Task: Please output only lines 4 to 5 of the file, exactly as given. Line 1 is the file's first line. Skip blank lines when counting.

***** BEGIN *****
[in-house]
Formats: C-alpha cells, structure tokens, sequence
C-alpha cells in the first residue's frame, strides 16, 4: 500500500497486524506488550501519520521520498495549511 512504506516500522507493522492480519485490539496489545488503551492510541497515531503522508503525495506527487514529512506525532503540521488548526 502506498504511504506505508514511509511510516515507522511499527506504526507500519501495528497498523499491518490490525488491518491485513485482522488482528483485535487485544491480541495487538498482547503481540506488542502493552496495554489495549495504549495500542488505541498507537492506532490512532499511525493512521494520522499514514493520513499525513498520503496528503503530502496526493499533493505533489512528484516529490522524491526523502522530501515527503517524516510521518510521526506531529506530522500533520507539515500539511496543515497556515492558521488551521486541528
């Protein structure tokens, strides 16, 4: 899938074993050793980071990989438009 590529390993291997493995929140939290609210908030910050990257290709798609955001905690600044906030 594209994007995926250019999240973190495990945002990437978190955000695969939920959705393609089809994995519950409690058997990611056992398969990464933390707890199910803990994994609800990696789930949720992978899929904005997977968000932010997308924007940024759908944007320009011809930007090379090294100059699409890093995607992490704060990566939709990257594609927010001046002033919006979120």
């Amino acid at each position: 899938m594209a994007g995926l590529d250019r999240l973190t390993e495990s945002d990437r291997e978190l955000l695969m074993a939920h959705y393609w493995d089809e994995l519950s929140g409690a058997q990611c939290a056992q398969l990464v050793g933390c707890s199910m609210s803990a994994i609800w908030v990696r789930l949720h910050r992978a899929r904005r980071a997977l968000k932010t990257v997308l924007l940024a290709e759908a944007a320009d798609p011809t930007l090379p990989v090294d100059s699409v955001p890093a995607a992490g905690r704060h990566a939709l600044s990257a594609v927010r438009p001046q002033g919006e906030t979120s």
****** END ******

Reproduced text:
């Protein structure tokens, strides 16, 4: 899938074993050793980071990989438009 590529390993291997493995929140939290609210908030910050990257290709798609955001905690600044906030 594209994007995926250019999240973190495990945002990437978190955000695969939920959705393609089809994995519950409690058997990611056992398969990464933390707890199910803990994994609800990696789930949720992978899929904005997977968000932010997308924007940024759908944007320009011809930007090379090294100059699409890093995607992490704060990566939709990257594609927010001046002033919006979120």
């Amino acid at each position: 899938m594209a994007g995926l590529d250019r999240l973190t390993e495990s945002d990437r291997e978190l955000l695969m074993a939920h959705y393609w493995d089809e994995l519950s929140g409690a058997q990611c939290a056992q398969l990464v050793g933390c707890s199910m609210s803990a994994i609800w908030v990696r789930l949720h910050r992978a899929r904005r980071a997977l968000k932010t990257v997308l924007l940024a290709e759908a944007a320009d798609p011809t930007l090379p990989v090294d100059s699409v955001p890093a995607a992490g905690r704060h990566a939709l600044s990257a594609v927010r438009p001046q002033g919006e906030t979120s």